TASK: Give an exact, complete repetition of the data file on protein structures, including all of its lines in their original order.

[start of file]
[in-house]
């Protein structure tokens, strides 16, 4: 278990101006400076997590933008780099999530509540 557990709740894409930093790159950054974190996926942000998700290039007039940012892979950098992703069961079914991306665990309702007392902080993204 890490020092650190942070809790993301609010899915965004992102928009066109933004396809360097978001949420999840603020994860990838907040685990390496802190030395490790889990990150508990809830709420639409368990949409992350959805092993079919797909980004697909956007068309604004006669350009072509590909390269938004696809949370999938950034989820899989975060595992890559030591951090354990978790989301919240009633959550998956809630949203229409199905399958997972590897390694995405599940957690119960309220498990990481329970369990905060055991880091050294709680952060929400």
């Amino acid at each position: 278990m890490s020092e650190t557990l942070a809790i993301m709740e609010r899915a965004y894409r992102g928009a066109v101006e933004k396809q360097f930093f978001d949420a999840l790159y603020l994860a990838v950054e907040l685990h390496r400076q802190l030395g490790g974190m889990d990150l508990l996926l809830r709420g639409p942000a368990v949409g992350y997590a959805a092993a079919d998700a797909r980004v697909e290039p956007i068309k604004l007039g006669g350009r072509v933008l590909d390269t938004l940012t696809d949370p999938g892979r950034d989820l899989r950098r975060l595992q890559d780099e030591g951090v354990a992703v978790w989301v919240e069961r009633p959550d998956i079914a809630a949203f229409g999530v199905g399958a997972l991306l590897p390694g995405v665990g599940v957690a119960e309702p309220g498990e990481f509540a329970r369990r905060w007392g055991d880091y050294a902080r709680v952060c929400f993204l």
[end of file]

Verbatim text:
[in-house]
């Protein structure tokens, strides 16, 4: 278990101006400076997590933008780099999530509540 557990709740894409930093790159950054974190996926942000998700290039007039940012892979950098992703069961079914991306665990309702007392902080993204 890490020092650190942070809790993301609010899915965004992102928009066109933004396809360097978001949420999840603020994860990838907040685990390496802190030395490790889990990150508990809830709420639409368990949409992350959805092993079919797909980004697909956007068309604004006669350009072509590909390269938004696809949370999938950034989820899989975060595992890559030591951090354990978790989301919240009633959550998956809630949203229409199905399958997972590897390694995405599940957690119960309220498990990481329970369990905060055991880091050294709680952060929400």
């Amino acid at each position: 278990m890490s020092e650190t557990l942070a809790i993301m709740e609010r899915a965004y894409r992102g928009a066109v101006e933004k396809q360097f930093f978001d949420a999840l790159y603020l994860a990838v950054e907040l685990h390496r400076q802190l030395g490790g974190m889990d990150l508990l996926l809830r709420g639409p942000a368990v949409g992350y997590a959805a092993a079919d998700a797909r980004v697909e290039p956007i068309k604004l007039g006669g350009r072509v933008l590909d390269t938004l940012t696809d949370p999938g892979r950034d989820l899989r950098r975060l595992q890559d780099e030591g951090v354990a992703v978790w989301v919240e069961r009633p959550d998956i079914a809630a949203f229409g999530v199905g399958a997972l991306l590897p390694g995405v665990g599940v957690a119960e309702p309220g498990e990481f509540a329970r369990r905060w007392g055991d880091y050294a902080r709680v952060c929400f993204l």